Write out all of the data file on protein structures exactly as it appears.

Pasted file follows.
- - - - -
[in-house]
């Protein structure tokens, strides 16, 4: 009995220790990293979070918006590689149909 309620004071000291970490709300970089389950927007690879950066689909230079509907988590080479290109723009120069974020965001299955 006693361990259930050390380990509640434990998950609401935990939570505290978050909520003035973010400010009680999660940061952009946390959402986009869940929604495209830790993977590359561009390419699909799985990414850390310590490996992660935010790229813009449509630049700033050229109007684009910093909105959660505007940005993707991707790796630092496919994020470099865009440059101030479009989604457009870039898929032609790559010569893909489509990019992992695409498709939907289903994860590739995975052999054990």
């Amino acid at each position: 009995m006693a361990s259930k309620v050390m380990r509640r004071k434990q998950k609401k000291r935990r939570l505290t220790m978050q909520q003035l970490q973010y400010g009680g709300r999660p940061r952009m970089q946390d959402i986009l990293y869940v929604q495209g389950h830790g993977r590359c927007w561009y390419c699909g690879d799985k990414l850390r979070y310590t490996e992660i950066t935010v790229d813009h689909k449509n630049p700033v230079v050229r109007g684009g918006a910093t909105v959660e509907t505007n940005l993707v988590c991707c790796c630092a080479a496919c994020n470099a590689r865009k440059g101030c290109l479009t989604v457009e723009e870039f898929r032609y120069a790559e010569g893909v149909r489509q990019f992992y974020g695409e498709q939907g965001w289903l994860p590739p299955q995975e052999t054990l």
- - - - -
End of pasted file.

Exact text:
[in-house]
């Protein structure tokens, strides 16, 4: 009995220790990293979070918006590689149909 309620004071000291970490709300970089389950927007690879950066689909230079509907988590080479290109723009120069974020965001299955 006693361990259930050390380990509640434990998950609401935990939570505290978050909520003035973010400010009680999660940061952009946390959402986009869940929604495209830790993977590359561009390419699909799985990414850390310590490996992660935010790229813009449509630049700033050229109007684009910093909105959660505007940005993707991707790796630092496919994020470099865009440059101030479009989604457009870039898929032609790559010569893909489509990019992992695409498709939907289903994860590739995975052999054990």
């Amino acid at each position: 009995m006693a361990s259930k309620v050390m380990r509640r004071k434990q998950k609401k000291r935990r939570l505290t220790m978050q909520q003035l970490q973010y400010g009680g709300r999660p940061r952009m970089q946390d959402i986009l990293y869940v929604q495209g389950h830790g993977r590359c927007w561009y390419c699909g690879d799985k990414l850390r979070y310590t490996e992660i950066t935010v790229d813009h689909k449509n630049p700033v230079v050229r109007g684009g918006a910093t909105v959660e509907t505007n940005l993707v988590c991707c790796c630092a080479a496919c994020n470099a590689r865009k440059g101030c290109l479009t989604v457009e723009e870039f898929r032609y120069a790559e010569g893909v149909r489509q990019f992992y974020g695409e498709q939907g965001w289903l994860p590739p299955q995975e052999t054990l």